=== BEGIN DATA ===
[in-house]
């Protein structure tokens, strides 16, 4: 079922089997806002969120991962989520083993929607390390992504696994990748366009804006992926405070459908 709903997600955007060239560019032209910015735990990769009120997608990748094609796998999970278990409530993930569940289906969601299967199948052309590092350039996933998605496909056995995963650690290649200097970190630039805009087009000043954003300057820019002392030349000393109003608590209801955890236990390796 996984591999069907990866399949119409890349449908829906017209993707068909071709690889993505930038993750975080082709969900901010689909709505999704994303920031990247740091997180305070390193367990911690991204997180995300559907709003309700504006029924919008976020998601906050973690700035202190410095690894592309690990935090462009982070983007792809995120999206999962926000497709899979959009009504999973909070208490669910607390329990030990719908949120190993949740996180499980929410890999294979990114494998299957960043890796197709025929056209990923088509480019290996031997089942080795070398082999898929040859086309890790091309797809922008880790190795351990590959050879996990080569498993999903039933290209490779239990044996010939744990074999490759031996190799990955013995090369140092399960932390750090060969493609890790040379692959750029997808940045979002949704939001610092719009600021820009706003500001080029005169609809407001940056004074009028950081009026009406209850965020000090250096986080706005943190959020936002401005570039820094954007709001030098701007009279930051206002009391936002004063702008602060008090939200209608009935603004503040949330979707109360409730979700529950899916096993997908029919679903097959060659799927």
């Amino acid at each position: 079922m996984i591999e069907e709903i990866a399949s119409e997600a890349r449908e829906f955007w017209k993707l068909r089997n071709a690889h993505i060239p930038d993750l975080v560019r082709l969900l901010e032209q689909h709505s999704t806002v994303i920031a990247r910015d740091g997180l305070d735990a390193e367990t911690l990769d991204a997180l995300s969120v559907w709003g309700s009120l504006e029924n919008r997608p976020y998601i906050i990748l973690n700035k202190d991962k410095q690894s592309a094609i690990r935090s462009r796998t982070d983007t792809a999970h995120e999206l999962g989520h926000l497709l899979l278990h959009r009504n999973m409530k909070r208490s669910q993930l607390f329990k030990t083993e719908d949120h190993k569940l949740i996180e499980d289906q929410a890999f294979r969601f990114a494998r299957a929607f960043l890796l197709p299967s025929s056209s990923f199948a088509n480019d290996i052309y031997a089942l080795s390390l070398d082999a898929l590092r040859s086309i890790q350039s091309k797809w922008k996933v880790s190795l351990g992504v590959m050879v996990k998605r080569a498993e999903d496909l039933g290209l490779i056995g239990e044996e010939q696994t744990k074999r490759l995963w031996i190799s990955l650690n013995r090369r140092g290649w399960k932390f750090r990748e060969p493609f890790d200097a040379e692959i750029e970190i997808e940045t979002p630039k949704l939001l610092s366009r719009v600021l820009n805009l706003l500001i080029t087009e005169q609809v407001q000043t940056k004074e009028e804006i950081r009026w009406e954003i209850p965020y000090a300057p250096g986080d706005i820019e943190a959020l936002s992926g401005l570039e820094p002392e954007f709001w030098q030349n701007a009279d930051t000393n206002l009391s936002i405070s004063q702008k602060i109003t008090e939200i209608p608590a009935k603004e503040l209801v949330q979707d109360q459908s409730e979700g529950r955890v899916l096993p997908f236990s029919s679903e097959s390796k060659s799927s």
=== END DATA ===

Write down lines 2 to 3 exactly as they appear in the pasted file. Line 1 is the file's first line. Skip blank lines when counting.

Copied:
């Protein structure tokens, strides 16, 4: 079922089997806002969120991962989520083993929607390390992504696994990748366009804006992926405070459908 709903997600955007060239560019032209910015735990990769009120997608990748094609796998999970278990409530993930569940289906969601299967199948052309590092350039996933998605496909056995995963650690290649200097970190630039805009087009000043954003300057820019002392030349000393109003608590209801955890236990390796 996984591999069907990866399949119409890349449908829906017209993707068909071709690889993505930038993750975080082709969900901010689909709505999704994303920031990247740091997180305070390193367990911690991204997180995300559907709003309700504006029924919008976020998601906050973690700035202190410095690894592309690990935090462009982070983007792809995120999206999962926000497709899979959009009504999973909070208490669910607390329990030990719908949120190993949740996180499980929410890999294979990114494998299957960043890796197709025929056209990923088509480019290996031997089942080795070398082999898929040859086309890790091309797809922008880790190795351990590959050879996990080569498993999903039933290209490779239990044996010939744990074999490759031996190799990955013995090369140092399960932390750090060969493609890790040379692959750029997808940045979002949704939001610092719009600021820009706003500001080029005169609809407001940056004074009028950081009026009406209850965020000090250096986080706005943190959020936002401005570039820094954007709001030098701007009279930051206002009391936002004063702008602060008090939200209608009935603004503040949330979707109360409730979700529950899916096993997908029919679903097959060659799927």
């Amino acid at each position: 079922m996984i591999e069907e709903i990866a399949s119409e997600a890349r449908e829906f955007w017209k993707l068909r089997n071709a690889h993505i060239p930038d993750l975080v560019r082709l969900l901010e032209q689909h709505s999704t806002v994303i920031a990247r910015d740091g997180l305070d735990a390193e367990t911690l990769d991204a997180l995300s969120v559907w709003g309700s009120l504006e029924n919008r997608p976020y998601i906050i990748l973690n700035k202190d991962k410095q690894s592309a094609i690990r935090s462009r796998t982070d983007t792809a999970h995120e999206l999962g989520h926000l497709l899979l278990h959009r009504n999973m409530k909070r208490s669910q993930l607390f329990k030990t083993e719908d949120h190993k569940l949740i996180e499980d289906q929410a890999f294979r969601f990114a494998r299957a929607f960043l890796l197709p299967s025929s056209s990923f199948a088509n480019d290996i052309y031997a089942l080795s390390l070398d082999a898929l590092r040859s086309i890790q350039s091309k797809w922008k996933v880790s190795l351990g992504v590959m050879v996990k998605r080569a498993e999903d496909l039933g290209l490779i056995g239990e044996e010939q696994t744990k074999r490759l995963w031996i190799s990955l650690n013995r090369r140092g290649w399960k932390f750090r990748e060969p493609f890790d200097a040379e692959i750029e970190i997808e940045t979002p630039k949704l939001l610092s366009r719009v600021l820009n805009l706003l500001i080029t087009e005169q609809v407001q000043t940056k004074e009028e804006i950081r009026w009406e954003i209850p965020y000090a300057p250096g986080d706005i820019e943190a959020l936002s992926g401005l570039e820094p002392e954007f709001w030098q030349n701007a009279d930051t000393n206002l009391s936002i405070s004063q702008k602060i109003t008090e939200i209608p608590a009935k603004e503040l209801v949330q979707d109360q459908s409730e979700g529950r955890v899916l096993p997908f236990s029919s679903e097959s390796k060659s799927s």